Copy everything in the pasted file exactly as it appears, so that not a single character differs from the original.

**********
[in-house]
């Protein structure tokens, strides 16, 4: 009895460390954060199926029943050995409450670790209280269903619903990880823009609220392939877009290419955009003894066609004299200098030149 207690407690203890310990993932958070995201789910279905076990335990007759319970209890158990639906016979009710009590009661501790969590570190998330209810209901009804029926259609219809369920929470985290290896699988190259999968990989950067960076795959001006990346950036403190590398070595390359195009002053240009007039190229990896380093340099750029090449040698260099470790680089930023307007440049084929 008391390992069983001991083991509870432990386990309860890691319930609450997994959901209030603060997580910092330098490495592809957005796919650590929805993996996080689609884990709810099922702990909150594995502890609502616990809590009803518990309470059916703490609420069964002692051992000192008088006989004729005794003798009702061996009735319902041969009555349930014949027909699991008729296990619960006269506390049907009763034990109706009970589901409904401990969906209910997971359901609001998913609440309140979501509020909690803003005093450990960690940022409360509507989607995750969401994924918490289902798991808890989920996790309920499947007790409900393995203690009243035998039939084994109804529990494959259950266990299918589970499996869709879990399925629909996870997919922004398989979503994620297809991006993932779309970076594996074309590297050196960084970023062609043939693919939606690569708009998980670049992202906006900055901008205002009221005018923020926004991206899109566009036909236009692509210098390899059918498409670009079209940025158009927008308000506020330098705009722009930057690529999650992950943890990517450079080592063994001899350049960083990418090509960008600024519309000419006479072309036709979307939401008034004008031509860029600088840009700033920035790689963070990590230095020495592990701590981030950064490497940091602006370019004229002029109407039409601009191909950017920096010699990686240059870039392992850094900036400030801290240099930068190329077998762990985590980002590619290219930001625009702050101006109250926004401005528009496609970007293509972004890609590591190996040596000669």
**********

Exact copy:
[in-house]
């Protein structure tokens, strides 16, 4: 009895460390954060199926029943050995409450670790209280269903619903990880823009609220392939877009290419955009003894066609004299200098030149 207690407690203890310990993932958070995201789910279905076990335990007759319970209890158990639906016979009710009590009661501790969590570190998330209810209901009804029926259609219809369920929470985290290896699988190259999968990989950067960076795959001006990346950036403190590398070595390359195009002053240009007039190229990896380093340099750029090449040698260099470790680089930023307007440049084929 008391390992069983001991083991509870432990386990309860890691319930609450997994959901209030603060997580910092330098490495592809957005796919650590929805993996996080689609884990709810099922702990909150594995502890609502616990809590009803518990309470059916703490609420069964002692051992000192008088006989004729005794003798009702061996009735319902041969009555349930014949027909699991008729296990619960006269506390049907009763034990109706009970589901409904401990969906209910997971359901609001998913609440309140979501509020909690803003005093450990960690940022409360509507989607995750969401994924918490289902798991808890989920996790309920499947007790409900393995203690009243035998039939084994109804529990494959259950266990299918589970499996869709879990399925629909996870997919922004398989979503994620297809991006993932779309970076594996074309590297050196960084970023062609043939693919939606690569708009998980670049992202906006900055901008205002009221005018923020926004991206899109566009036909236009692509210098390899059918498409670009079209940025158009927008308000506020330098705009722009930057690529999650992950943890990517450079080592063994001899350049960083990418090509960008600024519309000419006479072309036709979307939401008034004008031509860029600088840009700033920035790689963070990590230095020495592990701590981030950064490497940091602006370019004229002029109407039409601009191909950017920096010699990686240059870039392992850094900036400030801290240099930068190329077998762990985590980002590619290219930001625009702050101006109250926004401005528009496609970007293509972004890609590591190996040596000669």